The Declaration of Arbroath, sent by the barons and nobles of Scotland to the Pope on 6 April 1320, was a document which underlined the freedom won at Bannockburn and shaped political thought in Scotland and elsewhere thereafter.
This version was stitched as part of the Smith’s 2014 banner by Stirling embroiderer Kirstine Higgins.
On 15 May Kirstine’s husband, James Higgins, will be speaking on the epic work by poet John Barbour, The Bruce, which he has translated from Scots into contemporary English, “just for fun”. Barbour wrote his epic work in the 1370s, sixty years after Bannockburn, for Robert the Bruce’s grandson. It is composed in verse, in 20 books, and this new free translation in verse runs to over 400 pages. The work can now be read and easily understood in this special Stirling edition.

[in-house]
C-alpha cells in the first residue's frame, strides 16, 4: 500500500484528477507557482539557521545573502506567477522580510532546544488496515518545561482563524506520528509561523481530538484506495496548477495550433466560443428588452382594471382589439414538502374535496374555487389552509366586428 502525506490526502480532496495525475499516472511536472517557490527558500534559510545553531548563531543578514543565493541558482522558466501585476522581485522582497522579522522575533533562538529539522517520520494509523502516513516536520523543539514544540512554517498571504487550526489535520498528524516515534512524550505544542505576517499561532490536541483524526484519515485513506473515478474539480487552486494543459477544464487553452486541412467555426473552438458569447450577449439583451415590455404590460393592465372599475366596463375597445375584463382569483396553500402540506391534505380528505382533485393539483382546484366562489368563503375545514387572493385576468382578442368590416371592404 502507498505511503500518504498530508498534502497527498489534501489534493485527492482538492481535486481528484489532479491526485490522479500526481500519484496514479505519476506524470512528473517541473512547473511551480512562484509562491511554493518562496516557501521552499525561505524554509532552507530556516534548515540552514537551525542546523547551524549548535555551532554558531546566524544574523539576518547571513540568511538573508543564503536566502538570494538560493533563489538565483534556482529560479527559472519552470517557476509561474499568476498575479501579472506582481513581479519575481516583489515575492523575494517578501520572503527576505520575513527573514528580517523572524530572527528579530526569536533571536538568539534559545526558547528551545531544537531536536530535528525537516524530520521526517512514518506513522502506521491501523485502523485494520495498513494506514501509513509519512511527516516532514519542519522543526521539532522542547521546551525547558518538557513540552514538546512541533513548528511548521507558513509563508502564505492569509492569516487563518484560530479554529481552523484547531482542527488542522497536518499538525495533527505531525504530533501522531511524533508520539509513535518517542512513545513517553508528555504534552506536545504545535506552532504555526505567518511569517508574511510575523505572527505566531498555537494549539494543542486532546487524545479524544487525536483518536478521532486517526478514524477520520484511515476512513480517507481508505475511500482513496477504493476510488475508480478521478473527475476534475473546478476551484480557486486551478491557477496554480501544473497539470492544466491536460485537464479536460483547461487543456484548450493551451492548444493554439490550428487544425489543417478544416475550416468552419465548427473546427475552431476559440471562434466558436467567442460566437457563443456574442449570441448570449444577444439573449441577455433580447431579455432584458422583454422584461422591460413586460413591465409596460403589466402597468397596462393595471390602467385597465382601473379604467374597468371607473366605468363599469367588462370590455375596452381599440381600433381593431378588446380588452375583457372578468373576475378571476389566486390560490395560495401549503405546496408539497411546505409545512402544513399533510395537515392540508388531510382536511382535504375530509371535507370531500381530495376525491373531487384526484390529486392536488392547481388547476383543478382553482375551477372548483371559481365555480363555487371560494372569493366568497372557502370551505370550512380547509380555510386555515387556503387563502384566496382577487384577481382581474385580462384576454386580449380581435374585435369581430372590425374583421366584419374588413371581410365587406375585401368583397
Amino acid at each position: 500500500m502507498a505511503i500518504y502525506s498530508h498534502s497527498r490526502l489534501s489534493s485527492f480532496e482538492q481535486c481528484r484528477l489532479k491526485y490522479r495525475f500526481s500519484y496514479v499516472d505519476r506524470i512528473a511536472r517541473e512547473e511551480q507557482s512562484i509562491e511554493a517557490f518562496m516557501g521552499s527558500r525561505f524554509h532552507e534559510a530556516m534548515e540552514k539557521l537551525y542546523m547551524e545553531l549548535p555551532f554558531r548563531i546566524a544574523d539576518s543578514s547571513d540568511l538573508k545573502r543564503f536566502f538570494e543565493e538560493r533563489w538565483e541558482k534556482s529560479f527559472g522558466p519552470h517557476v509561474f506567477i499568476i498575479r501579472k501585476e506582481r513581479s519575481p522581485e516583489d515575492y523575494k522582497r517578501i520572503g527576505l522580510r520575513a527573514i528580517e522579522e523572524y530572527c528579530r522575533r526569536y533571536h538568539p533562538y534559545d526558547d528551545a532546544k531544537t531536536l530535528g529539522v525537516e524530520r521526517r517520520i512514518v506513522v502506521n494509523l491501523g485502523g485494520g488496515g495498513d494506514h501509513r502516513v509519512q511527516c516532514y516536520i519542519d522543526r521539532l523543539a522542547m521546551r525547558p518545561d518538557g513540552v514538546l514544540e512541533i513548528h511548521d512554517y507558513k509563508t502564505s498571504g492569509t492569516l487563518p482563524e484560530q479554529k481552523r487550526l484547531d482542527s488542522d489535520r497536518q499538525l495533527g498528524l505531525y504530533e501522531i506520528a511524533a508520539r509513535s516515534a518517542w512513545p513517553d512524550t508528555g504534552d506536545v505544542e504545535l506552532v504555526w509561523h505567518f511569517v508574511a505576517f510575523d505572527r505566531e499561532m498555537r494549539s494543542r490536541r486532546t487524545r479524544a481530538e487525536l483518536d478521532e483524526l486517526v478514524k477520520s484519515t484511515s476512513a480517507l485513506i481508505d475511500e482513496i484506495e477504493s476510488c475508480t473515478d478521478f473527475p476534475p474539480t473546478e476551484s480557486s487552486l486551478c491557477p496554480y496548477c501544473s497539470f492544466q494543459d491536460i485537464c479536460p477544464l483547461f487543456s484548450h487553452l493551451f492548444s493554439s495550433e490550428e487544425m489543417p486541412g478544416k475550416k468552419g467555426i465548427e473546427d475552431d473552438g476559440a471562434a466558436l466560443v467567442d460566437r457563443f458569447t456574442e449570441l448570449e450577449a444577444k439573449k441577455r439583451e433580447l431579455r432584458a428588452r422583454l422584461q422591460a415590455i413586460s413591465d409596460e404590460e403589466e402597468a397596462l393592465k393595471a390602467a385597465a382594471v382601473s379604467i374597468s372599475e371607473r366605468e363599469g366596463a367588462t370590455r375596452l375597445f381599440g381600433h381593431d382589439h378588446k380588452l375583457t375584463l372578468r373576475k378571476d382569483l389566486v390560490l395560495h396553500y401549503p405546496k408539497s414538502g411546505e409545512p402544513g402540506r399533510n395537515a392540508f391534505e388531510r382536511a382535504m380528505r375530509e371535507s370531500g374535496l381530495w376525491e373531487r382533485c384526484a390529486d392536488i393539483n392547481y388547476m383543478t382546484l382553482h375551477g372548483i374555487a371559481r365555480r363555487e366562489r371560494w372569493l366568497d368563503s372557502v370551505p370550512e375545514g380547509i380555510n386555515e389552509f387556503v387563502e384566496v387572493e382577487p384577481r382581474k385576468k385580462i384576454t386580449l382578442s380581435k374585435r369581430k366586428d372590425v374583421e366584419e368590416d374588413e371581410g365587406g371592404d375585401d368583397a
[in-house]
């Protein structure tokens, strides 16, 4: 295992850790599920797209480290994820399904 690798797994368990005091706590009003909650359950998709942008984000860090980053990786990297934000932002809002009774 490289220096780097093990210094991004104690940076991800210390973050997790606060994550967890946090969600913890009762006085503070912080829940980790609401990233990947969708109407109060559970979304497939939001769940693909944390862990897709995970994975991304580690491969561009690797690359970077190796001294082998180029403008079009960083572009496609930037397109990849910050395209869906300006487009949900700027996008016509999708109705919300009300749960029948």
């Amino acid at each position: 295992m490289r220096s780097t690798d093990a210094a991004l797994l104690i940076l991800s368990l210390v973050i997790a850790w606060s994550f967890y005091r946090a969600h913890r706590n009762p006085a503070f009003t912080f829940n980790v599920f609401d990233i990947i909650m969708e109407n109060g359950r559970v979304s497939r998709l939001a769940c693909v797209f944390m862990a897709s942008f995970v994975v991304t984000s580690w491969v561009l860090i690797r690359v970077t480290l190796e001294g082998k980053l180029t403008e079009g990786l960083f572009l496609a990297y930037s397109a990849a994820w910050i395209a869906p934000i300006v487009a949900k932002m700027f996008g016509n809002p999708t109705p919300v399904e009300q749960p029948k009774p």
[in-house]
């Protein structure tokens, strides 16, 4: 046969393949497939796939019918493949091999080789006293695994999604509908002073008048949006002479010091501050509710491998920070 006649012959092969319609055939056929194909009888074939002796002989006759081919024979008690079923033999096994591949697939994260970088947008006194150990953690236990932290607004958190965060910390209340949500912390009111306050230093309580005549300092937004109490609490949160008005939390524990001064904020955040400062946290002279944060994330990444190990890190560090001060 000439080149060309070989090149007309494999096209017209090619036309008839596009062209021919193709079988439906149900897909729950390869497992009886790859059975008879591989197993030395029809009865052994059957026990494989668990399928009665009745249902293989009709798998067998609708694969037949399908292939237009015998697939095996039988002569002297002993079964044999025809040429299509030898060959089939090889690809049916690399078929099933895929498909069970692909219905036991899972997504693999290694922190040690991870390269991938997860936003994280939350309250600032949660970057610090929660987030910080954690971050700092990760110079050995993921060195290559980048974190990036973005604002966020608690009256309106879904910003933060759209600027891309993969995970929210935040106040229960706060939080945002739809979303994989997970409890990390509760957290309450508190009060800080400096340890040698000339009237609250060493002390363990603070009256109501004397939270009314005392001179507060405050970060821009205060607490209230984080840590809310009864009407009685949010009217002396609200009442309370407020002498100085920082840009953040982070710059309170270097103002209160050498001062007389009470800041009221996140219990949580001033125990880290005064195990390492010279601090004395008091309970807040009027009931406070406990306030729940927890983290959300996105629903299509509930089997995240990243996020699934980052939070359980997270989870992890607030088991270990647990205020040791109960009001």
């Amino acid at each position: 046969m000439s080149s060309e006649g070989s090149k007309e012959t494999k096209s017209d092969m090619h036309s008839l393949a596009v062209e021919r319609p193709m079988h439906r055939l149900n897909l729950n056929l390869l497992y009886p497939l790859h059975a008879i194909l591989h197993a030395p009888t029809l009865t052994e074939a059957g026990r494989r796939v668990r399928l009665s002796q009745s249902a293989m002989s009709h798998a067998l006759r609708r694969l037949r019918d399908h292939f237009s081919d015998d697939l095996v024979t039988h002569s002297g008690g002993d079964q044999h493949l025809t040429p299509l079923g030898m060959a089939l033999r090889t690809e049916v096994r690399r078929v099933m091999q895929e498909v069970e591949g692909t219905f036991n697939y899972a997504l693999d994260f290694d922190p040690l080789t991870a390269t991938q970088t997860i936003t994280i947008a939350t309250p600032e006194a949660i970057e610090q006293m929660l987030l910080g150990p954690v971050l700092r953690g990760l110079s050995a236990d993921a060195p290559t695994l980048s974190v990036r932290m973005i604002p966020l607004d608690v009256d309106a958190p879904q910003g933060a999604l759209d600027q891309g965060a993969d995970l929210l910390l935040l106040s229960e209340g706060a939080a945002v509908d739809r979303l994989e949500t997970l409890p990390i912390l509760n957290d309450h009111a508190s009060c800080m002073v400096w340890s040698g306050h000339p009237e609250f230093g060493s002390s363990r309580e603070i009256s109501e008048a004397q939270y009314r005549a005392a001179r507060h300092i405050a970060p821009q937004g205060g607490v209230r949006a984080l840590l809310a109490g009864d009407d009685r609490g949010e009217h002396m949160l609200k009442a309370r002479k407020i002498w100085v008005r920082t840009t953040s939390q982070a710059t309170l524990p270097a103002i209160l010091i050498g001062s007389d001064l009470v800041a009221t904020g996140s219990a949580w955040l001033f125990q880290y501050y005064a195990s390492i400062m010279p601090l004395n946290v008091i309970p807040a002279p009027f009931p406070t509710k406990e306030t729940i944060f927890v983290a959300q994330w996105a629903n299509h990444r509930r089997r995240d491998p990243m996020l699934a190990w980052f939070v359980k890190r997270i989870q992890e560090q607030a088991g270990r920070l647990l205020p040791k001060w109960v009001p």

John Barbour’s Bruce is a main source for understanding the life and times of Robert the Bruce, and the talk by James Higgins at 12 noon on 15 May in the Smith will give a good introduction to this important work of Scottish literature and history. It will also be a celebration of the contribution of one Stirling family to Bannockburn 700.